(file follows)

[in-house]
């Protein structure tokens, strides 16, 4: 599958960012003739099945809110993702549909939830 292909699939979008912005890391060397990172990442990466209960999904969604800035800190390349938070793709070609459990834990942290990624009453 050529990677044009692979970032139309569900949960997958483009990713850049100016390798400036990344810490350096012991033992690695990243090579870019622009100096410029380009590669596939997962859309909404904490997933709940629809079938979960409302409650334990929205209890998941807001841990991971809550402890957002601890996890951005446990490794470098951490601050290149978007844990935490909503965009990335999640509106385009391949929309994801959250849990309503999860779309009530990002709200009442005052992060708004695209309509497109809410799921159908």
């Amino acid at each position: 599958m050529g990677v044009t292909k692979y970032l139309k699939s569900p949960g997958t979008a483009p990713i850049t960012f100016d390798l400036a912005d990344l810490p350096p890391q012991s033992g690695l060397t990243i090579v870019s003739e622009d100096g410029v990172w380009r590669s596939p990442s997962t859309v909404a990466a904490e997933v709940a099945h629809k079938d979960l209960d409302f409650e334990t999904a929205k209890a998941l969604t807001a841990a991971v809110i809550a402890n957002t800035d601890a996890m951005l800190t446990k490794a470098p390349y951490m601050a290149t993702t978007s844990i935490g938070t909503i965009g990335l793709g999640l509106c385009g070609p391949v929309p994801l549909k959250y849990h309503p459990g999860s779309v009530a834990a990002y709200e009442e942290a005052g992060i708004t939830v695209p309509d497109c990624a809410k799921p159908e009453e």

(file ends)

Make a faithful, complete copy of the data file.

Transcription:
[in-house]
């Protein structure tokens, strides 16, 4: 599958960012003739099945809110993702549909939830 292909699939979008912005890391060397990172990442990466209960999904969604800035800190390349938070793709070609459990834990942290990624009453 050529990677044009692979970032139309569900949960997958483009990713850049100016390798400036990344810490350096012991033992690695990243090579870019622009100096410029380009590669596939997962859309909404904490997933709940629809079938979960409302409650334990929205209890998941807001841990991971809550402890957002601890996890951005446990490794470098951490601050290149978007844990935490909503965009990335999640509106385009391949929309994801959250849990309503999860779309009530990002709200009442005052992060708004695209309509497109809410799921159908």
């Amino acid at each position: 599958m050529g990677v044009t292909k692979y970032l139309k699939s569900p949960g997958t979008a483009p990713i850049t960012f100016d390798l400036a912005d990344l810490p350096p890391q012991s033992g690695l060397t990243i090579v870019s003739e622009d100096g410029v990172w380009r590669s596939p990442s997962t859309v909404a990466a904490e997933v709940a099945h629809k079938d979960l209960d409302f409650e334990t999904a929205k209890a998941l969604t807001a841990a991971v809110i809550a402890n957002t800035d601890a996890m951005l800190t446990k490794a470098p390349y951490m601050a290149t993702t978007s844990i935490g938070t909503i965009g990335l793709g999640l509106c385009g070609p391949v929309p994801l549909k959250y849990h309503p459990g999860s779309v009530a834990a990002y709200e009442e942290a005052g992060i708004t939830v695209p309509d497109c990624a809410k799921p159908e009453e």